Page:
Disk Management first (so you get a drive letter assigned),
then use this to actually format it (basically, a
"quick format").

http://www.ridgecrop.demon.co.uk/index.htm?fat32format.htm

It allows a user to adjust cluster size. But for a 2T
disk, I doubt there's any option there, if you were
to make the whole disk FAT32. Based on the example on
that web page, I think this would make 64K clusters
(128 sectors times 512 bytes per sector), on the disk.

fat32format -c128 f:

Don't use FAT32. The above information was only presented
for fun. Use NTFS.

While you have options on NTFS as well, for exotic cluster
sizes, generally all available features work with the default
4KB cluster size (perhaps compression and encryption, that
sort of thing). If you feel you'll be storing nothing but
big files, and a larger cluster is more efficient, then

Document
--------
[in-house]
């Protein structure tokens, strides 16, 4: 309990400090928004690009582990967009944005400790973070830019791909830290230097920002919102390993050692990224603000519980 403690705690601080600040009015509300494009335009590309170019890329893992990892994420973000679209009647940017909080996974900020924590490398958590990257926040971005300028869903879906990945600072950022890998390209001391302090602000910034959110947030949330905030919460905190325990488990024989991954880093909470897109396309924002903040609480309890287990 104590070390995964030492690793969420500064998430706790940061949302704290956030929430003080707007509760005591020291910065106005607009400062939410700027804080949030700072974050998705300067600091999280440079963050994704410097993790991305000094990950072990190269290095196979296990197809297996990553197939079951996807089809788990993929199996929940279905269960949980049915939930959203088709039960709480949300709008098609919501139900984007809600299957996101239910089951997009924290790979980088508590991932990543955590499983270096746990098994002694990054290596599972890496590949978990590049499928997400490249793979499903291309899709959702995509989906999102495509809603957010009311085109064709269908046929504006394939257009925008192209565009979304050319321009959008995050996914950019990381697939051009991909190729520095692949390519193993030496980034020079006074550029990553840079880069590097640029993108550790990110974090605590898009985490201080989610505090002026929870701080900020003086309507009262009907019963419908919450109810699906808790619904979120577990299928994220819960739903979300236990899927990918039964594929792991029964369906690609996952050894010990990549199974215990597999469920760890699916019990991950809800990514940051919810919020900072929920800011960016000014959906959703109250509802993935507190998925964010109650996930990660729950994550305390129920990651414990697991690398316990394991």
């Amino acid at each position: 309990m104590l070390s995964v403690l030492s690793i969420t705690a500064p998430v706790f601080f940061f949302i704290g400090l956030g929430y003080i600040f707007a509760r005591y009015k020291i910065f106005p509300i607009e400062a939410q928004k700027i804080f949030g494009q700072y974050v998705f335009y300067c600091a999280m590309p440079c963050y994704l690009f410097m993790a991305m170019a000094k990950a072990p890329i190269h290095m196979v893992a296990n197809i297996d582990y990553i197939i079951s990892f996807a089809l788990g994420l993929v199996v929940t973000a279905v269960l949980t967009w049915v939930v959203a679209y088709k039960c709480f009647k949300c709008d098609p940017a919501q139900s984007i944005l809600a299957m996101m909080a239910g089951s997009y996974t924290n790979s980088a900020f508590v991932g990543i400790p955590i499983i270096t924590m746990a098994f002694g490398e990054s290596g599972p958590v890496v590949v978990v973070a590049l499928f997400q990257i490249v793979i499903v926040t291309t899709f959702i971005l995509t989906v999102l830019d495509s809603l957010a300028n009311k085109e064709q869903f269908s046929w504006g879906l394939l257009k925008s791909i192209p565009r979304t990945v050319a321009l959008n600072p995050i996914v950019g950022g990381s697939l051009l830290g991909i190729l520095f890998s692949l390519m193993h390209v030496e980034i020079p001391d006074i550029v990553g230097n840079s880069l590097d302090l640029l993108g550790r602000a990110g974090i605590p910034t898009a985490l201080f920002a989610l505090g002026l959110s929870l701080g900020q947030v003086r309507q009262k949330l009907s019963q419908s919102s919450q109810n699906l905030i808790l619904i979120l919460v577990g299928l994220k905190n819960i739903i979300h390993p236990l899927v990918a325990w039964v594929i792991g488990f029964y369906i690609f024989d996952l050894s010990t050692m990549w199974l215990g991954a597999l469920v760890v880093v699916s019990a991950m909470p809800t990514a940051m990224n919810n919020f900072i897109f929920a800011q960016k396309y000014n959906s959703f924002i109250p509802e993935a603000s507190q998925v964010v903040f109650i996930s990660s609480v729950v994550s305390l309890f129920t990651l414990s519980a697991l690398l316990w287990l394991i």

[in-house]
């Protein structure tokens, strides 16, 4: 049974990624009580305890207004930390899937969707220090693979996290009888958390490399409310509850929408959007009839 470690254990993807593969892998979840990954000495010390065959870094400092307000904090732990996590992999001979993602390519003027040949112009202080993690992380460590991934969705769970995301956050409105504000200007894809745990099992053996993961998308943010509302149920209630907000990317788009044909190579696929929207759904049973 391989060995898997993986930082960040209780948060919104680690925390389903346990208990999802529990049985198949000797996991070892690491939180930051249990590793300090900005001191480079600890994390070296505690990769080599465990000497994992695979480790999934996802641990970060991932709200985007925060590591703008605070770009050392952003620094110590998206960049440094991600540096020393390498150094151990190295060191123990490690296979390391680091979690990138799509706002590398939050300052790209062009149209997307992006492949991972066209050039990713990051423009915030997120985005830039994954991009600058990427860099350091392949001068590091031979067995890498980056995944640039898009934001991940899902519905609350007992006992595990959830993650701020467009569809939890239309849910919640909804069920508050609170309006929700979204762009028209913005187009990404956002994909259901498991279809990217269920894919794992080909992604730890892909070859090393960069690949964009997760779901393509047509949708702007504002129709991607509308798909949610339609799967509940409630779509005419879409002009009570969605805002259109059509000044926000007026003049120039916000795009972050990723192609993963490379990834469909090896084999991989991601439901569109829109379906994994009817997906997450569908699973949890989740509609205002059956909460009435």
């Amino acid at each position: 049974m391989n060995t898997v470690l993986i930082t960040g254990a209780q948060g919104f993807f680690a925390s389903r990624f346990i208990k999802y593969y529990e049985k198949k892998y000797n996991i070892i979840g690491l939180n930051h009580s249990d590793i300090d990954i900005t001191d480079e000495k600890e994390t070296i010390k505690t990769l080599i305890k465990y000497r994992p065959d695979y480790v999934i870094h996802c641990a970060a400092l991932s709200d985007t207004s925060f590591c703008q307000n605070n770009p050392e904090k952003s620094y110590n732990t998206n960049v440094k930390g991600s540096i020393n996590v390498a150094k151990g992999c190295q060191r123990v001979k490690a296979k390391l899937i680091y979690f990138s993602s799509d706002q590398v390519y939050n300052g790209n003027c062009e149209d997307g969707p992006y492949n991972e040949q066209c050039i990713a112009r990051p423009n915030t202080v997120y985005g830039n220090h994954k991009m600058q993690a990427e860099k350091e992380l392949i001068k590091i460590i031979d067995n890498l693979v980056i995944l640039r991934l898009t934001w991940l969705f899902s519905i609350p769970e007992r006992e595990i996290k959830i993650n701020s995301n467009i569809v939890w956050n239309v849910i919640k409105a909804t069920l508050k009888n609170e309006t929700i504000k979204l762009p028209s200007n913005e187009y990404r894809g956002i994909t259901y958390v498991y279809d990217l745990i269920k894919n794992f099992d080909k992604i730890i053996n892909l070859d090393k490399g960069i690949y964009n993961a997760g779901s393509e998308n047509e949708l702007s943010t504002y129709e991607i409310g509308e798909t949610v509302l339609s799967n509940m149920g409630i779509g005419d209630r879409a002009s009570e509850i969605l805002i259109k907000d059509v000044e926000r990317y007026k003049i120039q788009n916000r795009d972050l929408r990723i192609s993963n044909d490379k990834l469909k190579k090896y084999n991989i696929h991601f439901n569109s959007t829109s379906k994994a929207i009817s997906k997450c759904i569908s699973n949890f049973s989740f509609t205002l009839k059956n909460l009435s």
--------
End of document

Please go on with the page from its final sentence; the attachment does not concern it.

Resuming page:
forget about using the other features. As they'll be disabled.
My personal choice here, is to leave the default 4KB in
place. My new 2T, is one big NTFS with 4KB cluster.
One other poster here, has experimented with larger clusters.
I just don't want any headaches (since I have no where to
move the data off the disk, if it needs repair work).

HTH,
Paul
 
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B

BeeJ

2T stated.

When I partition the 2T drive as simple, the dialog says minimum is
8MBytes. But I realize now that it is telling me the minimum partition
size and not the sector size. If MS had captioned "Minimum Partition
Size" then I would not have been confused. Just me.